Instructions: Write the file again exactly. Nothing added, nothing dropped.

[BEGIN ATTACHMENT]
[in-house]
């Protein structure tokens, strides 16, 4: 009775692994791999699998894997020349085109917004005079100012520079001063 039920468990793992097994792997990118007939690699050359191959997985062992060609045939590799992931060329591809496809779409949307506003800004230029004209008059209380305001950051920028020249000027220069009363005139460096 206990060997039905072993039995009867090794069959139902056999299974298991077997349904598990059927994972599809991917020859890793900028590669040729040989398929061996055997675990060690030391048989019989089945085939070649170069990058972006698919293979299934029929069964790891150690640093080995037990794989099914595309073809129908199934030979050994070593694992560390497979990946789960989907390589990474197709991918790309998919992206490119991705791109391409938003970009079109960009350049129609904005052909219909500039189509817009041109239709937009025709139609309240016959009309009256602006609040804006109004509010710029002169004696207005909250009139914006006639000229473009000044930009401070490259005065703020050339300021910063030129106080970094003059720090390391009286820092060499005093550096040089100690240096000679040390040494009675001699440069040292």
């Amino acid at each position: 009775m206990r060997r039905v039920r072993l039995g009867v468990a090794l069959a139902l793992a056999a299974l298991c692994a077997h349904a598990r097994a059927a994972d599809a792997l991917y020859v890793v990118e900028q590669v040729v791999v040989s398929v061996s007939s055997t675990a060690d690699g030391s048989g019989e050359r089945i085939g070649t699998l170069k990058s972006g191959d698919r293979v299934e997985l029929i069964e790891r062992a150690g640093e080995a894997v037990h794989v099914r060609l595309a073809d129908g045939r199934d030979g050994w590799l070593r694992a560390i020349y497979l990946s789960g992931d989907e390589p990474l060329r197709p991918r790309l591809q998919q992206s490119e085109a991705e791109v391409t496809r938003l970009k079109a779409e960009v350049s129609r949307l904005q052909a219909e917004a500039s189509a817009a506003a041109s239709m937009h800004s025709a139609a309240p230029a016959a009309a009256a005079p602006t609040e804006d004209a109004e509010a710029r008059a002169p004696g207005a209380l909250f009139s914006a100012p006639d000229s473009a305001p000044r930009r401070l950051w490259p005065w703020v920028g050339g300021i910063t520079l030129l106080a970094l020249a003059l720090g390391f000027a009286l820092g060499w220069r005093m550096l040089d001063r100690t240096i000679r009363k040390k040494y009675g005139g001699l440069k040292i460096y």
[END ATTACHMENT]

[in-house]
């Protein structure tokens, strides 16, 4: 009775692994791999699998894997020349085109917004005079100012520079001063 039920468990793992097994792997990118007939690699050359191959997985062992060609045939590799992931060329591809496809779409949307506003800004230029004209008059209380305001950051920028020249000027220069009363005139460096 206990060997039905072993039995009867090794069959139902056999299974298991077997349904598990059927994972599809991917020859890793900028590669040729040989398929061996055997675990060690030391048989019989089945085939070649170069990058972006698919293979299934029929069964790891150690640093080995037990794989099914595309073809129908199934030979050994070593694992560390497979990946789960989907390589990474197709991918790309998919992206490119991705791109391409938003970009079109960009350049129609904005052909219909500039189509817009041109239709937009025709139609309240016959009309009256602006609040804006109004509010710029002169004696207005909250009139914006006639000229473009000044930009401070490259005065703020050339300021910063030129106080970094003059720090390391009286820092060499005093550096040089100690240096000679040390040494009675001699440069040292």
């Amino acid at each position: 009775m206990r060997r039905v039920r072993l039995g009867v468990a090794l069959a139902l793992a056999a299974l298991c692994a077997h349904a598990r097994a059927a994972d599809a792997l991917y020859v890793v990118e900028q590669v040729v791999v040989s398929v061996s007939s055997t675990a060690d690699g030391s048989g019989e050359r089945i085939g070649t699998l170069k990058s972006g191959d698919r293979v299934e997985l029929i069964e790891r062992a150690g640093e080995a894997v037990h794989v099914r060609l595309a073809d129908g045939r199934d030979g050994w590799l070593r694992a560390i020349y497979l990946s789960g992931d989907e390589p990474l060329r197709p991918r790309l591809q998919q992206s490119e085109a991705e791109v391409t496809r938003l970009k079109a779409e960009v350049s129609r949307l904005q052909a219909e917004a500039s189509a817009a506003a041109s239709m937009h800004s025709a139609a309240p230029a016959a009309a009256a005079p602006t609040e804006d004209a109004e509010a710029r008059a002169p004696g207005a209380l909250f009139s914006a100012p006639d000229s473009a305001p000044r930009r401070l950051w490259p005065w703020v920028g050339g300021i910063t520079l030129l106080a970094l020249a003059l720090g390391f000027a009286l820092g060499w220069r005093m550096l040089d001063r100690t240096i000679r009363k040390k040494y009675g005139g001699l440069k040292i460096y």